A Challenge Problem for Promise Designers (was: Re: Futures)

Andreas Rossberg rossberg at google.com
Fri Apr 26 04:24:23 PDT 2013

On 26 April 2013 12:19, David Bruant <bruant.d at gmail.com> wrote:
>> In particular, irregularity and exceptions become a pain
>> when you start building abstractions, or plug together abstractions.
>> In other words, regularity is a prerequisite for what some people
>> (including me) like to call "compositionality".
>> Flattening for futures/promises is irregular because it means that
>> certain behaviour reliably exists in all cases _except_ when the input
>> is itself a future/promise. This may not seem like a big deal if you
>> use them directly. But now imagine somebody built a bigger generic
>> abstraction that uses futures/promises only internally. You find that
>> abstraction useful, and for whatever reason, need to funnel in a value
>> that happens to be a future.
> This last sentence and especially the ambiguous "for whatever reason" is the
> heart of the debate I believe. The idea expressed by Kevin Smith of promises
> as featureless values is that there should be no reason for you to funnel a
> value that happens to be a promise unless it's expected to be a promise and
> not a non-promise value.
> I have read somewhere (I can't remember where, hopefully MarkM will confirm
> or say if I imagined it) that in E, if a variable contains a promise and
> this promise is resolved, then the variable unwraps its value and
> referencing to the variable suddenly means referencing to the value.
> Promises are so deeply embedded in the language (syntax included) that this
> unwrapping is seamless.
> If I didn't imagine this, it'd be interesting if MarkM could expand on that
> as it seems to imply that promises shouldn't be values but lower-level than
> that.
> Even if he confirms, it probably won't be possible to have something that
> embedded in JavaScript, but I think it's an interesting perspective.

I'm not sure if your description of E is accurate -- I'd find that
surprising. It _is_ a perfectly sensible design to have transparent
futures that you can just use in place of the value they eventually
get resolved to (let's call that value their 'content'). In fact, that
is how futures/promises where originally proposed (back in the 70s)
and implemented (e.g. in MultiLisp in 85, Oz in 95, and others later).
However, there are really only two consistent points in the design

1. Either, futures are objects in their own right, with methods and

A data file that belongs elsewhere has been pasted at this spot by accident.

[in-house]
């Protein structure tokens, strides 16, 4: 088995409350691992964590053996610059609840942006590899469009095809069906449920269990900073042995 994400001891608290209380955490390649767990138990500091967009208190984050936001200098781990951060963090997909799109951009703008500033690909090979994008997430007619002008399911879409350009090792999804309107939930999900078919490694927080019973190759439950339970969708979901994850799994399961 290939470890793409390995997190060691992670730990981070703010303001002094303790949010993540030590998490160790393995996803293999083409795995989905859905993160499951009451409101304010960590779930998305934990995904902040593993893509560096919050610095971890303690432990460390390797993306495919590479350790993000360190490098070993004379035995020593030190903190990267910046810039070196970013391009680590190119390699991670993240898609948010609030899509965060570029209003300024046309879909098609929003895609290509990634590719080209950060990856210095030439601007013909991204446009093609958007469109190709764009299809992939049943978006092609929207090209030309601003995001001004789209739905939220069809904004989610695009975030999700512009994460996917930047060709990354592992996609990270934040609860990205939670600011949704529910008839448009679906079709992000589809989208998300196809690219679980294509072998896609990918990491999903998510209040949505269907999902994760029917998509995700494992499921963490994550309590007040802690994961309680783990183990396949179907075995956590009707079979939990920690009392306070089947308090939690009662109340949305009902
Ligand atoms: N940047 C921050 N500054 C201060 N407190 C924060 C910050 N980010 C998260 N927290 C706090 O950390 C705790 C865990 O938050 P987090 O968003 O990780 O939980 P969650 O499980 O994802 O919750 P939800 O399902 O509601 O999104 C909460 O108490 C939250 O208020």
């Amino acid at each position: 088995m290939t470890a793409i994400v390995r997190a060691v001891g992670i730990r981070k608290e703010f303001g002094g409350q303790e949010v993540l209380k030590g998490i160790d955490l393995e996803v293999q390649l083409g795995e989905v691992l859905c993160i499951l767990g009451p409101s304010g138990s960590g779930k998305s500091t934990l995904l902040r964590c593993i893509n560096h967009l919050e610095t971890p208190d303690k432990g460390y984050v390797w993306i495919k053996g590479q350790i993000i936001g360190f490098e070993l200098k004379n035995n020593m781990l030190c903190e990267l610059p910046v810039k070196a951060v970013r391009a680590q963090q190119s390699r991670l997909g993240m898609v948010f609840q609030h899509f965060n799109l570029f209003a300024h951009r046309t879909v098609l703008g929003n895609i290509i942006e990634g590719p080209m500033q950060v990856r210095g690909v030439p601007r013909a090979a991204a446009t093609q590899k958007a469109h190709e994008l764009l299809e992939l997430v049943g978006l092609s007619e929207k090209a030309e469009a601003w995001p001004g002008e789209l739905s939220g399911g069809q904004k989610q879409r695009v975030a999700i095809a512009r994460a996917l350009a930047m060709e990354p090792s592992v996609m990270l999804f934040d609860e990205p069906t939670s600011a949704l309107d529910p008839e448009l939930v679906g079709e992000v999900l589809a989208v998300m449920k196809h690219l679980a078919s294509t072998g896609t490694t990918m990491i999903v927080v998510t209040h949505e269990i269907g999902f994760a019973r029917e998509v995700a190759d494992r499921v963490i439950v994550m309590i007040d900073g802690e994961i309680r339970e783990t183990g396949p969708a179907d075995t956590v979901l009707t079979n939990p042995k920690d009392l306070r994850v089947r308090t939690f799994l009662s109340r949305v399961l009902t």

everything. Then they should be fully compositional, and never be
equated with their content, even after resolved (because that would
change the meaning of a reference at locally unpredictable points in

2. Or, futures are entirely transparent, i.e. can be used everywhere
as a placeholder for their content. In particular, that means that
'f.then' always denotes the 'then' method of the content, not of the
future itself (even when the content value is not yet available).

Unfortunately, option (2) requires that accessing a future that is not
yet resolved has to (implicitly) block until it is (which is what
happens in MultiLisp and friends). That only makes sense with threads,
so I don't see how it can be reconciled with JavaScript.

> One thing I have been convinced by your message is that it seems necessary
> to provide the lowest-level non-flattening primitives so that people build
> abstractions can that consider promises as values and will want to know
> about nested promise types. It should be possible, but building such
> abstractions doesn't seem like the 80% use case.
> Based on my experience, I remain pretty strong on the fact that flattening
> is a sensible default and really has practical advantages to large-scale
> development.
> So, what about the following:
> 1) Providing lowest-level non-flattening primitives so that library authors
> have fine-grained control and can build their own abstraction where they can
> consider promises as values (what is missing in the current API?)
> 2) The API to be used by the average devs (then/catch/done/every/any/etc.)
> has flattening semantics as this is what people with the most experience
> have been advocating for (people with a different experience are still free
> to speak up).
> This API would just happen to be one possible library that can be built on
> top of 1), but one library which semantics has proven to be useful and
> popular among devs.
> Would that satisfy everyone?

Maybe, although I fear that the distinction isn't all that clear-cut,
and library writers will still feel encouraged to build
non-compositional abstractions on top of the high-level API. After
all, one programmer's high-level API is the next programmer's
low-level API.

I have a strong feeling that the request for implicit flattening stems
from the desire to somehow have your cake and eat it too regarding the
choice between future semantics (1) and (2) above. Even if you want
flattening, isn't an explicit flattening method good enough?


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